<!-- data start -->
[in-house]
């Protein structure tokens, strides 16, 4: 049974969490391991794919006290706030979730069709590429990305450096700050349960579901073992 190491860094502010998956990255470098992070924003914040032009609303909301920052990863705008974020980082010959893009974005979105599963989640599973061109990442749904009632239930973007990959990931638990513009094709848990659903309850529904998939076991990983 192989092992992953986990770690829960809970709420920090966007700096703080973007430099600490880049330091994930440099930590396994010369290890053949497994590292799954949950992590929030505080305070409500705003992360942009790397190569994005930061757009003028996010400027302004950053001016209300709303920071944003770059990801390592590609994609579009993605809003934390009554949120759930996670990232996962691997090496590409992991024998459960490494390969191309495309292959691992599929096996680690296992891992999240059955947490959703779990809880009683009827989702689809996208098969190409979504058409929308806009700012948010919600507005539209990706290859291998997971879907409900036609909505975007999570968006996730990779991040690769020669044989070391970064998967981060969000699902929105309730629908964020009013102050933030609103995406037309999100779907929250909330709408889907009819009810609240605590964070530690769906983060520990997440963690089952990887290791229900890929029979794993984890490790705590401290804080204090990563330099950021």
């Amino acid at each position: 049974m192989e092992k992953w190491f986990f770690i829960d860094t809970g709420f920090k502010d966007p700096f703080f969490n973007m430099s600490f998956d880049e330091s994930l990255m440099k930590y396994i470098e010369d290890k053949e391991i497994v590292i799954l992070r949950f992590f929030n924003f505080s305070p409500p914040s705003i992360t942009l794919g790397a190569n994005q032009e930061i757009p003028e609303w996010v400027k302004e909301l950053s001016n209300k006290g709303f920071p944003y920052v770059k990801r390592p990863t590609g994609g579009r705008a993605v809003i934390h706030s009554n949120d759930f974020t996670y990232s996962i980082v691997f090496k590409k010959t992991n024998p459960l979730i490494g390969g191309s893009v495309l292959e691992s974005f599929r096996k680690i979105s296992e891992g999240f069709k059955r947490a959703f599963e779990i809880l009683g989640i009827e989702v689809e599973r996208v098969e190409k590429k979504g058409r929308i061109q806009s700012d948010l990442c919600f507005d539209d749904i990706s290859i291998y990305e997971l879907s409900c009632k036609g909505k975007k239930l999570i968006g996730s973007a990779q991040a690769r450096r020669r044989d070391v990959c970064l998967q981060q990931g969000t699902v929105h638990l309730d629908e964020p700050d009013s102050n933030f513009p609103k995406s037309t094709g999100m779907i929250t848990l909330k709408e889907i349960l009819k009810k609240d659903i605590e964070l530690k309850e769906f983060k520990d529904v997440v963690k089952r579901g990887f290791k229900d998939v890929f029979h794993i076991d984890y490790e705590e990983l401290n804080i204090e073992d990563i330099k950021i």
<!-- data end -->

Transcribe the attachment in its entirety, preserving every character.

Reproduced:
[in-house]
């Protein structure tokens, strides 16, 4: 049974969490391991794919006290706030979730069709590429990305450096700050349960579901073992 190491860094502010998956990255470098992070924003914040032009609303909301920052990863705008974020980082010959893009974005979105599963989640599973061109990442749904009632239930973007990959990931638990513009094709848990659903309850529904998939076991990983 192989092992992953986990770690829960809970709420920090966007700096703080973007430099600490880049330091994930440099930590396994010369290890053949497994590292799954949950992590929030505080305070409500705003992360942009790397190569994005930061757009003028996010400027302004950053001016209300709303920071944003770059990801390592590609994609579009993605809003934390009554949120759930996670990232996962691997090496590409992991024998459960490494390969191309495309292959691992599929096996680690296992891992999240059955947490959703779990809880009683009827989702689809996208098969190409979504058409929308806009700012948010919600507005539209990706290859291998997971879907409900036609909505975007999570968006996730990779991040690769020669044989070391970064998967981060969000699902929105309730629908964020009013102050933030609103995406037309999100779907929250909330709408889907009819009810609240605590964070530690769906983060520990997440963690089952990887290791229900890929029979794993984890490790705590401290804080204090990563330099950021």
């Amino acid at each position: 049974m192989e092992k992953w190491f986990f770690i829960d860094t809970g709420f920090k502010d966007p700096f703080f969490n973007m430099s600490f998956d880049e330091s994930l990255m440099k930590y396994i470098e010369d290890k053949e391991i497994v590292i799954l992070r949950f992590f929030n924003f505080s305070p409500p914040s705003i992360t942009l794919g790397a190569n994005q032009e930061i757009p003028e609303w996010v400027k302004e909301l950053s001016n209300k006290g709303f920071p944003y920052v770059k990801r390592p990863t590609g994609g579009r705008a993605v809003i934390h706030s009554n949120d759930f974020t996670y990232s996962i980082v691997f090496k590409k010959t992991n024998p459960l979730i490494g390969g191309s893009v495309l292959e691992s974005f599929r096996k680690i979105s296992e891992g999240f069709k059955r947490a959703f599963e779990i809880l009683g989640i009827e989702v689809e599973r996208v098969e190409k590429k979504g058409r929308i061109q806009s700012d948010l990442c919600f507005d539209d749904i990706s290859i291998y990305e997971l879907s409900c009632k036609g909505k975007k239930l999570i968006g996730s973007a990779q991040a690769r450096r020669r044989d070391v990959c970064l998967q981060q990931g969000t699902v929105h638990l309730d629908e964020p700050d009013s102050n933030f513009p609103k995406s037309t094709g999100m779907i929250t848990l909330k709408e889907i349960l009819k009810k609240d659903i605590e964070l530690k309850e769906f983060k520990d529904v997440v963690k089952r579901g990887f290791k229900d998939v890929f029979h794993i076991d984890y490790e705590e990983l401290n804080i204090e073992d990563i330099k950021i």